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The Governance v Management Paradox

Corporate Governance and Management. Is there a difference and does it really matter?Whether you’re running your own company or you work for one, you’ve probably been hearing the term “Corporate Governance” quite often over recent years, but what exactly is it? Another form of management? Just another term that the “people in charge” use? In this article, let’s explore the fundamentals of governance to demonstrate its distinction from management.

There is no one agreed definition for corporate governance and various governance experts have defined it a variety of ways. In 1992, the Cadbury Committee defined it as “the system by which companies are directed and controlled.” However, such a broad definition may very well include the role and responsibilities of a management team. The famous Bob Tricker, who is to date considered the Father of Corporate Governance, explained it more eloquently. He posited that in his experience, he noted a distinct separation between governance and management and explained that while management runs the organization, the governing body, i.e. those charged with governing the organization, ensures that it is being run properly. It follows therefore that governance is the responsibility of the Board of Directors while the CEO and management team are responsible for the day to day running of the organization, pursuant to the governance framework that the Board has established. While both are like two hands coming together in an applause for the long-term success of the company, the role of the left hand is fundamentally different from that of the right hand.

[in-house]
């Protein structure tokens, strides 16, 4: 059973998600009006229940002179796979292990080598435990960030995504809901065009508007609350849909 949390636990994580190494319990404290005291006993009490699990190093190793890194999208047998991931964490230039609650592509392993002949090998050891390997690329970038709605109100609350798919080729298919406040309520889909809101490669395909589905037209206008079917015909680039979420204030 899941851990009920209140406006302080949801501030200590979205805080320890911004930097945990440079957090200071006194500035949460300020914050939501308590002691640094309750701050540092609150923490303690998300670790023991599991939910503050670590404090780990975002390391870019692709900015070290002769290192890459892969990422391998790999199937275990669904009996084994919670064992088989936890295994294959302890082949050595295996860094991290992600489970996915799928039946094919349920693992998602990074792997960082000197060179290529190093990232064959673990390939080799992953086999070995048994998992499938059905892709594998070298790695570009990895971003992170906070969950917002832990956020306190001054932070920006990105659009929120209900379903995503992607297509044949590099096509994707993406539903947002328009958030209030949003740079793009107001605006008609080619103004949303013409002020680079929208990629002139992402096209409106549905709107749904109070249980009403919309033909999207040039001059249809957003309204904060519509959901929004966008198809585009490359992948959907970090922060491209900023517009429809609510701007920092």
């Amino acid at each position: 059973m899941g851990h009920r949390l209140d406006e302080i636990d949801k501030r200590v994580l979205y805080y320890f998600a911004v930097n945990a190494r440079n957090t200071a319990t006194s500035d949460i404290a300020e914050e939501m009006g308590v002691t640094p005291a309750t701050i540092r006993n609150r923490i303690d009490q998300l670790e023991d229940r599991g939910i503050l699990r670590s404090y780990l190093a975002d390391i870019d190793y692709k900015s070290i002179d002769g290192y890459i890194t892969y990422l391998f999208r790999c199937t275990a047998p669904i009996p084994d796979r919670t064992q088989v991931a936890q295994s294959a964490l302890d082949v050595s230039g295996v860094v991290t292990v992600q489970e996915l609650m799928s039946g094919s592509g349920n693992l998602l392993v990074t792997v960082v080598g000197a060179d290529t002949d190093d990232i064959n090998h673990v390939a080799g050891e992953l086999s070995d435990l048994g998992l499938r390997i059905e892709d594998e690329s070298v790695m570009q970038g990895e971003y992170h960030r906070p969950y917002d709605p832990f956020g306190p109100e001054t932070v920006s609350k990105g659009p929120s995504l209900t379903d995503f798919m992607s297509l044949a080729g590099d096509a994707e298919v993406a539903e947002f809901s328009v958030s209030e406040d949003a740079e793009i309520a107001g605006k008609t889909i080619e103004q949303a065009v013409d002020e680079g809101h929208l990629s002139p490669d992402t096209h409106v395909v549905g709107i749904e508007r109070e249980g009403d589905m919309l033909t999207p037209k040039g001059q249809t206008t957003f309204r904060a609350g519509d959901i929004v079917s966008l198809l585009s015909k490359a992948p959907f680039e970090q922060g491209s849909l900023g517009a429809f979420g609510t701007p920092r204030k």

In order for a management team to be effective, it needs a strong governance framework, put in place by an effective Board of Directors. The elements of a governance framework give great insight into what governance is really about. One element of an effective governance framework is the organisation's legal environment. This contains the laws, regulations and codes of best practice that exist within the macro-environment of the company. These must be taken into account by every Board of Directors when it is seeking to embed and perform best governance practices. While adherence to laws are mandatory and no Board of Directors should be operating contrary to the law, codes of best practice are principles-based and voluntary. Notwithstanding, adopting the recommendations of these codes, as far as is practicable, will lead to effective corporate governance and long term organisational success. Various jurisdictions around the globe have been busy developing and reviewing their own Corporate Governance Codes that set out recommendations and principles of best practice by which companies of various sizes, sectors and complexities should be guided. In January 2024, the Financial Reporting Council of the United Kingdom released a limited revision to the UK Corporate Governance Code 2018; here in the Caribbean, the Private Sector Organization of Jamaica released a revised Code in 2021 and in Trinidad and Tobago, a review of the Trinidad and Tobago Corporate Governance Code 2013 is currently underway through a collaborative effort of the Caribbean Corporate Governance Institute, the Trinidad and Tobago Chamber of Industry and Commerce and the Trinidad and Tobago Stock Exchange Limited. Regulators are also jumping on board the Governance train as they develop and release corporate governance guidelines to those under their ambit of control.